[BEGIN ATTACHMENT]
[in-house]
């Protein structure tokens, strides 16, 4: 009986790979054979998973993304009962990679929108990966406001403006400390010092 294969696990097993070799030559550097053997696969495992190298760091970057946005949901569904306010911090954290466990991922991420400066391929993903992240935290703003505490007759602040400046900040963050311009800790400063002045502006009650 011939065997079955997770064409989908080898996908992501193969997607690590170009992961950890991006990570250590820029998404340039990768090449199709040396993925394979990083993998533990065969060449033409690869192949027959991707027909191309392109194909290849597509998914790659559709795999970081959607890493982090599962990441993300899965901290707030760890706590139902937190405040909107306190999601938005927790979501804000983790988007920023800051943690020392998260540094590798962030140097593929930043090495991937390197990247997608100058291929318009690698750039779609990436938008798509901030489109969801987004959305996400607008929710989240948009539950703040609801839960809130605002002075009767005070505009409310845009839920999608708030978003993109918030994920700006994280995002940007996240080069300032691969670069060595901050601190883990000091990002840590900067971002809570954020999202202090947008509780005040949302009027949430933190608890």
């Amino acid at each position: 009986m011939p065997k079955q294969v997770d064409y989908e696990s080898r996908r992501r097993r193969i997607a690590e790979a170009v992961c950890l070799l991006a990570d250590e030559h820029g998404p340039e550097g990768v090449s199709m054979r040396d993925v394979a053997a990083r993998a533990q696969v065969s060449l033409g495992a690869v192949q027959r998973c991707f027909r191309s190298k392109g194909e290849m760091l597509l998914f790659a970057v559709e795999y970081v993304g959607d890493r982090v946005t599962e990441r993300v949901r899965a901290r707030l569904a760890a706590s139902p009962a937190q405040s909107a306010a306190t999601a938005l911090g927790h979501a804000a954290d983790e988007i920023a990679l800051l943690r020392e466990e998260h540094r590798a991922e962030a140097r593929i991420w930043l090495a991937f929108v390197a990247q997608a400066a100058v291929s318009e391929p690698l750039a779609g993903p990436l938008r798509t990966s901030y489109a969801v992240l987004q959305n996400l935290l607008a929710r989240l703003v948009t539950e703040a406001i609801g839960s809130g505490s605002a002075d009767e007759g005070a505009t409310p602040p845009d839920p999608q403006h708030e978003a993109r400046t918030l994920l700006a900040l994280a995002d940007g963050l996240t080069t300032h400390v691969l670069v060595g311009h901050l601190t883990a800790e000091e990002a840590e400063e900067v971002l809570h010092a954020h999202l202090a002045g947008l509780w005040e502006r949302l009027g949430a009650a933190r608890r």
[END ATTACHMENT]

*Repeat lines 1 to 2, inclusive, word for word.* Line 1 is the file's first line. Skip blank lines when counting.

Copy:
[in-house]
């Protein structure tokens, strides 16, 4: 009986790979054979998973993304009962990679929108990966406001403006400390010092 294969696990097993070799030559550097053997696969495992190298760091970057946005949901569904306010911090954290466990991922991420400066391929993903992240935290703003505490007759602040400046900040963050311009800790400063002045502006009650 011939065997079955997770064409989908080898996908992501193969997607690590170009992961950890991006990570250590820029998404340039990768090449199709040396993925394979990083993998533990065969060449033409690869192949027959991707027909191309392109194909290849597509998914790659559709795999970081959607890493982090599962990441993300899965901290707030760890706590139902937190405040909107306190999601938005927790979501804000983790988007920023800051943690020392998260540094590798962030140097593929930043090495991937390197990247997608100058291929318009690698750039779609990436938008798509901030489109969801987004959305996400607008929710989240948009539950703040609801839960809130605002002075009767005070505009409310845009839920999608708030978003993109918030994920700006994280995002940007996240080069300032691969670069060595901050601190883990000091990002840590900067971002809570954020999202202090947008509780005040949302009027949430933190608890």